by David Fishman, The Christian Science Monitor
For up to 10 hours a day, a Cessna propeller plane circled the city of Baltimore, secretly monitoring about 600,000 people, capturing their movements and transmitting the data to private security analysts.
Operated by a firm called Persistent Surveillance Systems, the small plane circled 8,500 feet above ground snapping wide-angle images of citizens represented as one-pixel dots on computer screens below.
“One pixel per person allows me to follow a dot, which usually goes a block or so, jumps into a car and drives off,” says Ross McNutt, whose company assisted Baltimore police in a trial program earlier this year. “We follow the people and vehicles to and from crime scenes.”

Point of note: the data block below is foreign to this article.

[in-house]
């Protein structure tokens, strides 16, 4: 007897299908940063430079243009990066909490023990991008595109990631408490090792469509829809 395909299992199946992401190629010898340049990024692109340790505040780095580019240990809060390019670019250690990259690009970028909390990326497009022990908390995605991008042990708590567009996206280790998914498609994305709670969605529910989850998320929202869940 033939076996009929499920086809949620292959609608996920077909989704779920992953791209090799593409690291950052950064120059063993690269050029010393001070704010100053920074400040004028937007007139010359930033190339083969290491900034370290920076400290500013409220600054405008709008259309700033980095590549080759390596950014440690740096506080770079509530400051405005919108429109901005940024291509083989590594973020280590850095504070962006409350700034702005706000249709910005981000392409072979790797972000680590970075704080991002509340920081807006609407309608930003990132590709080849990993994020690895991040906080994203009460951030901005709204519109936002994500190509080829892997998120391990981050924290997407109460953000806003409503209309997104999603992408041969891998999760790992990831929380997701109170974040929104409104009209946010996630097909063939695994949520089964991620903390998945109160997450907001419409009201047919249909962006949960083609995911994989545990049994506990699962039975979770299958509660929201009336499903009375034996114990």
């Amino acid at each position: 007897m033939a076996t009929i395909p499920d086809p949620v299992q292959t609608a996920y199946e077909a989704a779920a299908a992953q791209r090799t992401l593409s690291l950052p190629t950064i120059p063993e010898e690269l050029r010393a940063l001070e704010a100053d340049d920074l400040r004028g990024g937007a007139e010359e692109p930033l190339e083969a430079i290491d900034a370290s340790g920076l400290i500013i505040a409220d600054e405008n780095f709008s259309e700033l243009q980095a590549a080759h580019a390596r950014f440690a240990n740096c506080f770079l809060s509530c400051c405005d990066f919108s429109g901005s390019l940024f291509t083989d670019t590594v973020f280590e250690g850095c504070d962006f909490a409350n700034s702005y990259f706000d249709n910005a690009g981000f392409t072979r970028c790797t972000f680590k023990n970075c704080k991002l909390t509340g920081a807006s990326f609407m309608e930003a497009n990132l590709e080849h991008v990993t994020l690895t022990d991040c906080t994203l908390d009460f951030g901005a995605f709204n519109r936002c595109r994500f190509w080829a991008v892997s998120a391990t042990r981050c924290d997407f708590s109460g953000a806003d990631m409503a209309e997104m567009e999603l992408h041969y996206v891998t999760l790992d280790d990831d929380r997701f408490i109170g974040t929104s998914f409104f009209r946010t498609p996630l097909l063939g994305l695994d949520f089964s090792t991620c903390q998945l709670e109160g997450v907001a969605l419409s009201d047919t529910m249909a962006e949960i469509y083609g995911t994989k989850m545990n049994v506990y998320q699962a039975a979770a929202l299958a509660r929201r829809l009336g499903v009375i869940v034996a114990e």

That program, first reported by Bloomberg in August, has since ended. Police spokesman T.J. Smith says the department last operated planes on October 15, monitoring a major naval event and the Baltimore marathon. Since then, “police departments from around the world” have contacted the city to express interest in the aerial program and determine its effectiveness, says Smith, who declined to specify which ones.
© 2017 The Christian Science Monitor